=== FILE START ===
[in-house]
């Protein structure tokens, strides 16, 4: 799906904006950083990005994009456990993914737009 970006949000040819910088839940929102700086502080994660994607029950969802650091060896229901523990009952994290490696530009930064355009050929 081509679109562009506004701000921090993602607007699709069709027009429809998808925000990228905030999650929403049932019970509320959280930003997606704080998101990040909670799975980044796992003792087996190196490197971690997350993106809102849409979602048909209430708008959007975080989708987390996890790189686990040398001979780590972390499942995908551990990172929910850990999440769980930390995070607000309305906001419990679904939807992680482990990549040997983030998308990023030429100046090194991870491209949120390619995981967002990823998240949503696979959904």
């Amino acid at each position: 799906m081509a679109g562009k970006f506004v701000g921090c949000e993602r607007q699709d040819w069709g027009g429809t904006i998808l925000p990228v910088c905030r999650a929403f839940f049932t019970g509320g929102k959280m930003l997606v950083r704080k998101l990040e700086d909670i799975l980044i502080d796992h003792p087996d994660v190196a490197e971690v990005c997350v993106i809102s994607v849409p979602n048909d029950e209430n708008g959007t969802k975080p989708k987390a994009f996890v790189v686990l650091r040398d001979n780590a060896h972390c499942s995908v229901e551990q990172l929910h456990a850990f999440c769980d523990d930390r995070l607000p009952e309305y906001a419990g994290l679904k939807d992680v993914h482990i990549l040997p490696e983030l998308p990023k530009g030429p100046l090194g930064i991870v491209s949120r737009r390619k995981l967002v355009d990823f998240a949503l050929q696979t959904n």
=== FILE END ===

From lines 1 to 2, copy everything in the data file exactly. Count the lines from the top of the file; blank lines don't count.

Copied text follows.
[in-house]
């Protein structure tokens, strides 16, 4: 799906904006950083990005994009456990993914737009 970006949000040819910088839940929102700086502080994660994607029950969802650091060896229901523990009952994290490696530009930064355009050929 081509679109562009506004701000921090993602607007699709069709027009429809998808925000990228905030999650929403049932019970509320959280930003997606704080998101990040909670799975980044796992003792087996190196490197971690997350993106809102849409979602048909209430708008959007975080989708987390996890790189686990040398001979780590972390499942995908551990990172929910850990999440769980930390995070607000309305906001419990679904939807992680482990990549040997983030998308990023030429100046090194991870491209949120390619995981967002990823998240949503696979959904």